Quick Review - 'The Endless'
Director duo Justin Benson and Aaron Moorhead return to what seems to be their favorite genre: cosmic horror. I absolutely loved their previous film Spring, which was a mixture between Cronenberg’s The Fly and Let the Right One In with a Lovecraftian twist. Well, buckle up, because Benson and Moorhead are back to boggle your mind with cults and time loops, though there’s a lot more traffic along the way.
Brothers Aaron and Justin are leading less than stellar lives trying to re-assimilate into modern society after growing up in a UFO death cult known as Camp Arcadia. One day they receive a VHS tape from the cult, showing that everyone seems to be doing well and to the brothers’ surprise, not dead. Aaron pleads with Justin to let them visit for a day to Justin’s dismay as Aaron remembers the cult fondly while Justin does not. They make their way to Camp Arcadia and after spending what seems to be a welcoming night in the camp, Justin and Aaron begin to notice strange things like someone or something is watching them.
You might notice the film has a very low budget, not just in the way it’s shot but in the cast department as the directors themselves play the leads, and unironically, play characters with the same names. Their acting isn’t the best and it’s more evident in Justin Benson’s ability than Aaron Moorhead’s. Benson kind of just wanders around the film with the same expression and never really emotionally engages in any sort of interaction where he just doesn’t look bored. He can’t even say “It’s a monster!” convincingly.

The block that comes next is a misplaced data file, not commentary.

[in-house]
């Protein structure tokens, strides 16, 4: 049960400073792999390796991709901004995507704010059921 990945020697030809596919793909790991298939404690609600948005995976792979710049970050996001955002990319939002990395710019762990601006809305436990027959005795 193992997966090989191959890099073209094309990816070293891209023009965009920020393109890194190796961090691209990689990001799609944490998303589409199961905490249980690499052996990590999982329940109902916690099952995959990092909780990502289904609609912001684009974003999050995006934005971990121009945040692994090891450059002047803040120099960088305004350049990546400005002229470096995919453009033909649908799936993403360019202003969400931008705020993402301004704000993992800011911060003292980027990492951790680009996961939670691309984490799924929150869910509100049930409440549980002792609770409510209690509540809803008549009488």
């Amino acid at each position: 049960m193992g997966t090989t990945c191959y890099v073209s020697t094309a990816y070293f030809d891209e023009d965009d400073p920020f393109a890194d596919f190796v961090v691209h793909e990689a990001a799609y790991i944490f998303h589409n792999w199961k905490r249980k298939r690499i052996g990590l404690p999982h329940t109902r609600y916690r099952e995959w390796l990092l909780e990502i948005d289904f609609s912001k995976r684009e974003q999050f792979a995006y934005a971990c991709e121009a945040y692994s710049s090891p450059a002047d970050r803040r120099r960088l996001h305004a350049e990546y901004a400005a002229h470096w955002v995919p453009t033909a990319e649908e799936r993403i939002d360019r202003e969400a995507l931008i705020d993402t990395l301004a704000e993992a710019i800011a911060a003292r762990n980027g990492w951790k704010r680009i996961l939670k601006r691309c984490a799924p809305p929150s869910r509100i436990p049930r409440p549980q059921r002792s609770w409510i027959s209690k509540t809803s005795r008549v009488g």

The same goes for the special effects. When the strange starts happening, there’s some noticeably bad effects but thankfully, these are few and far between the emotionally tense moments between the brothers and the rest of Camp Arcadia. There’s a great atmosphere to the film with the supernatural being at the forefront from the beginning so there’s no doubt whether it may be artificially constructed in the brothers’ minds or some drug induction by the camp. My favorite scene might be the strangest as the Camp engages in a ritual-like Tug-of-War called The Struggle but not with what appears to be a person on the other side, but utter darkness.
The film shines in the final act as the weird gets really weird with endless time loops and unseen entities you’d find in a dark eldritch tale, which are comically brought to light by interesting supporting characters that the brothers meet around the camp, such as Shitty Carl played by James Jordan. Up until meeting him, The Endless felt a little too dry but once he’s on the scene, his exposition dumps are hilarious and really reignited my interest in the film.
The Endless indeed felt a little endless at times but really picks up steam toward the end when the overarching mystery starts to unfold and the film has fun with its wacky concepts. If you’re a fan of cosmic horror, definitely give The Endless a shot.